The Ghost Rider is back.

Discussion in 'Off-Topic' started by nsaspook, Feb 24, 2015.

  1. nsaspook

    Thread Starter AAC Fanatic!

    Aug 27, 2009
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  2. GopherT

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  3. wayneh

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    Sep 9, 2010
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    Protecting, or threatening? They didn't state WHY they did this.
     
  4. Kermit2

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    Salt treaty. we are allowed 75 nuclear cspable long range bombers and one was decommisioned. we brought one out of mothball status to maintain the number allowed by treaty
     
  5. wayneh

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    We can all rest easier.
     
  6. nsaspook

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  7. WBahn

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    I think that number is wrong given that we have 76 B-52s, and about 20 B-2s. We also have about 70 B-1s, but they are technically no longer nuclear capable, though I don't know how the SALT-II treaty treats them since the U.S. had to destroy numerous decommissioned B-52s that were on permanent static display outside museums and airports in order to satisfy the requirements of the SALT and SALT II based on the premise that they COULD be returned to service, at least in principle -- even the decommissioned Titan-II rocket in the museum silo is required to have the silo doors permanently open and the warhead cover removed (it's replaced with a lexan cover) so that Soviet (now Russian) satellites can verify that it is unarmed; so it seems unlikely that they would not insist on counting operational B-1s against the limits.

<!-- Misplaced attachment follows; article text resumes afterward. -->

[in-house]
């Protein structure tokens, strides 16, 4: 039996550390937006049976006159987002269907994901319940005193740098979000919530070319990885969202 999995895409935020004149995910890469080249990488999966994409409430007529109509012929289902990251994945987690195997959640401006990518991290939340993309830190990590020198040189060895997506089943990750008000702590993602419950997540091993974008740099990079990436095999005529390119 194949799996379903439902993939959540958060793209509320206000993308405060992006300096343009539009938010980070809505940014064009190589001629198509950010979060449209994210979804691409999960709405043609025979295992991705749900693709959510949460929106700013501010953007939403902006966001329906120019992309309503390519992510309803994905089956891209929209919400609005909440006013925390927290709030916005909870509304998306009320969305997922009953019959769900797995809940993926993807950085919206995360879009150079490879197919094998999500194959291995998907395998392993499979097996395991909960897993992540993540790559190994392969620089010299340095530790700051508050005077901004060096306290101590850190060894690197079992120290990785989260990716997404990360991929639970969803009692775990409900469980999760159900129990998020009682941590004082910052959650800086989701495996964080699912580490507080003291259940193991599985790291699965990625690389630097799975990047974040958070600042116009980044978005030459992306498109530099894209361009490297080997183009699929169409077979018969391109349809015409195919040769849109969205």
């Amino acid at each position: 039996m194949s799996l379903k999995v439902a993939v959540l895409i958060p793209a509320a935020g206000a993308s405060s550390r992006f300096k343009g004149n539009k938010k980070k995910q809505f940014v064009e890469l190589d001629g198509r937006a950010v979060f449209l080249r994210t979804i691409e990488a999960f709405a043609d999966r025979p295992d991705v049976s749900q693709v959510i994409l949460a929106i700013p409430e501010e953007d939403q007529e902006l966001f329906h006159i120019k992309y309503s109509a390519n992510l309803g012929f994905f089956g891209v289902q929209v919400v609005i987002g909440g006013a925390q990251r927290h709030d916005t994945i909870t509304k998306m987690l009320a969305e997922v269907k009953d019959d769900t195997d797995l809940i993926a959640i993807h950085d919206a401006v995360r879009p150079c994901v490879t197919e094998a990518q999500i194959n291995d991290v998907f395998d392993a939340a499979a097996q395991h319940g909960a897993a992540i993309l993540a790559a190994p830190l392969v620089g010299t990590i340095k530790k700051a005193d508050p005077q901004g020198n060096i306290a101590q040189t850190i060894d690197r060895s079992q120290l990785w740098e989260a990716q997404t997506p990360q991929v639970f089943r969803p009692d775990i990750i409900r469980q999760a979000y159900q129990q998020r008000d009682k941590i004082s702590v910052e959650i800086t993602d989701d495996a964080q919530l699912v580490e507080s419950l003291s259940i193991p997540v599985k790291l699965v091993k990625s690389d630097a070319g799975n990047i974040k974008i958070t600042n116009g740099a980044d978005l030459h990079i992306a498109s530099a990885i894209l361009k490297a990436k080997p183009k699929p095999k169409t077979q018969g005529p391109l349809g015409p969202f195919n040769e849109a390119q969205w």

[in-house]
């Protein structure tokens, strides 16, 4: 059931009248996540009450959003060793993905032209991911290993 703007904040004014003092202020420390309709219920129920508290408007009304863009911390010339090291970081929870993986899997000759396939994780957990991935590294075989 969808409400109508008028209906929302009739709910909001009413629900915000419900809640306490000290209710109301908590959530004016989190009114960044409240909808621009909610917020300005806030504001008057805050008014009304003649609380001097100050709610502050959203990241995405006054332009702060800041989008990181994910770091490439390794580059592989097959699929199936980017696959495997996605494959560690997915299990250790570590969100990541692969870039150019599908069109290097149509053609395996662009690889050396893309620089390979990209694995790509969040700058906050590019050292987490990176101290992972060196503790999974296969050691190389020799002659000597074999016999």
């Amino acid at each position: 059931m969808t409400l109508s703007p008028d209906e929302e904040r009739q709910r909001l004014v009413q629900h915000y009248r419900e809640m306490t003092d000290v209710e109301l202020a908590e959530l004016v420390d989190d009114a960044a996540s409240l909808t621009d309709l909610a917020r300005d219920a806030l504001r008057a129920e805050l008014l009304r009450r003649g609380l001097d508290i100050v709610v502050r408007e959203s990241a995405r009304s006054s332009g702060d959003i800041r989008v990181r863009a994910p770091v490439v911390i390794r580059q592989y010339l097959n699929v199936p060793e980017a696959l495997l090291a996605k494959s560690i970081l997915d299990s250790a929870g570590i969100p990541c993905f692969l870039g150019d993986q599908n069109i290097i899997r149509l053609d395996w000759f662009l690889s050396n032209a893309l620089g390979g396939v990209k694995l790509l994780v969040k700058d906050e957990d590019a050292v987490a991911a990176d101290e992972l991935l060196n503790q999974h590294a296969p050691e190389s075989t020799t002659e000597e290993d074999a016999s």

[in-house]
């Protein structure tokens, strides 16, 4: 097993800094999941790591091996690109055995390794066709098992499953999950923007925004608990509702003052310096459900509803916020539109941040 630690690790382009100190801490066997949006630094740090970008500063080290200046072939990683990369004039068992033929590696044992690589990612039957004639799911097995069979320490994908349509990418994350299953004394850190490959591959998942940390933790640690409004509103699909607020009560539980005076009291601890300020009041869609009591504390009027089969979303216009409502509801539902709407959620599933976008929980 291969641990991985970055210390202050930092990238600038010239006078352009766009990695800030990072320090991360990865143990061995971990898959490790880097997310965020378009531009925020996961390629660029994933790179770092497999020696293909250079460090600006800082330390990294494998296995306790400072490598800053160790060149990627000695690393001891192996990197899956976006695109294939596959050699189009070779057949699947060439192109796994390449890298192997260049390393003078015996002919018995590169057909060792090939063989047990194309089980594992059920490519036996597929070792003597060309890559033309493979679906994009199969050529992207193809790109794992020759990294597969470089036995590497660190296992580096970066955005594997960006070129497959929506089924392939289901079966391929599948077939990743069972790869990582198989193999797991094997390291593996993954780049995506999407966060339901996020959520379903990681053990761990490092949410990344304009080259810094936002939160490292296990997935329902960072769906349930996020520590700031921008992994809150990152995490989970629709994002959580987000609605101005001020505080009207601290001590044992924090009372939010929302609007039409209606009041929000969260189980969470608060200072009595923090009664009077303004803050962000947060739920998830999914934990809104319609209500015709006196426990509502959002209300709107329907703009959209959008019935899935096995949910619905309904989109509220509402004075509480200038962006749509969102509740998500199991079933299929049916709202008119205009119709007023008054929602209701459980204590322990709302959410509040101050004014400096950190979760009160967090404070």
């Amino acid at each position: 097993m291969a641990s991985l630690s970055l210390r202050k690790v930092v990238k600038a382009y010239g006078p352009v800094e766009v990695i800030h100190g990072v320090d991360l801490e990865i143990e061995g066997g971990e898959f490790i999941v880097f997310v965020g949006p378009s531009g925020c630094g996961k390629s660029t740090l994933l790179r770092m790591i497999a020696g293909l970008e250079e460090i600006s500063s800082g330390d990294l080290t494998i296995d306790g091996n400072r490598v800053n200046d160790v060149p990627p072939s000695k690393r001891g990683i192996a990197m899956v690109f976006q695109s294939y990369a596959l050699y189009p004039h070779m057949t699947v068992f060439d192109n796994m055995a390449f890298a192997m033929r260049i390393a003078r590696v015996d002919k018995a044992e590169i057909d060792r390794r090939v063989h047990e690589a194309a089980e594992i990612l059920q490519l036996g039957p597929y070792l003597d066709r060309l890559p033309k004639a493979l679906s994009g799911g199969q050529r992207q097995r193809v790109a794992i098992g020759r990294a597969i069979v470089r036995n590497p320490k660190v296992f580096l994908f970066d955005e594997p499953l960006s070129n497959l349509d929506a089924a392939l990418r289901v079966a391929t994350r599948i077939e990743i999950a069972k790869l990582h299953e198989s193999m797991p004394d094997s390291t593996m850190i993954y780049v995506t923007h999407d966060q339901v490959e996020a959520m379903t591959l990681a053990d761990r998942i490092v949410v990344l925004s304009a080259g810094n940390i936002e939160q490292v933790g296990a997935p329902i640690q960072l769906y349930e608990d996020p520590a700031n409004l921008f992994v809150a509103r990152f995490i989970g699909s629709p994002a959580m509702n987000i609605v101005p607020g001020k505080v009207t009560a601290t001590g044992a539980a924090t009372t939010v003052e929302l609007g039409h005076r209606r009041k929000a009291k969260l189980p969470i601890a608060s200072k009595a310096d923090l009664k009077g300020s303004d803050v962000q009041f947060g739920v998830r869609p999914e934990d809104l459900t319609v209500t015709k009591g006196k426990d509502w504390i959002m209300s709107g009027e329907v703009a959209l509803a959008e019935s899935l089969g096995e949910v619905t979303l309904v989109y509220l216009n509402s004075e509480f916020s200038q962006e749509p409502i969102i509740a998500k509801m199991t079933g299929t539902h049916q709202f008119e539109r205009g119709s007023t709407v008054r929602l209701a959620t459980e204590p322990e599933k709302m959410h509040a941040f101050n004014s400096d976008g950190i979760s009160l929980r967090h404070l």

According to the State Department, http://www.state.gov/t/isn/5195.htm , the limit is 2400 aggregate SLBM, ICBM, and heavy bombers.
     
  8. Kermit2

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    75 is what we had after a fire at Barksdale AFB severly damaged one. So 76 is the correct number.
    And the re-activated bomber WAS brought out of mothballs for the purpose of maintaining treaty numbers at the agreed upon levels. START not SALT.
    The decades all kinda blend together after a certain age.
    :)
     
  9. WBahn

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    Yeah, they sure do.

    So under New START, we are allowed 60 nuclear-capable bombers but have until 2018 to meet those limits. Which begs the question of why bring this bird out of mothballs since we need to reduce our nuclear bomber force by nearly 50% in the next couple years. My guess is that the one that burned was one of the ones that they wanted to keep and that, after looking at the next best candidate for a keeper they decided that the best mothballed bird was a better choice.
     
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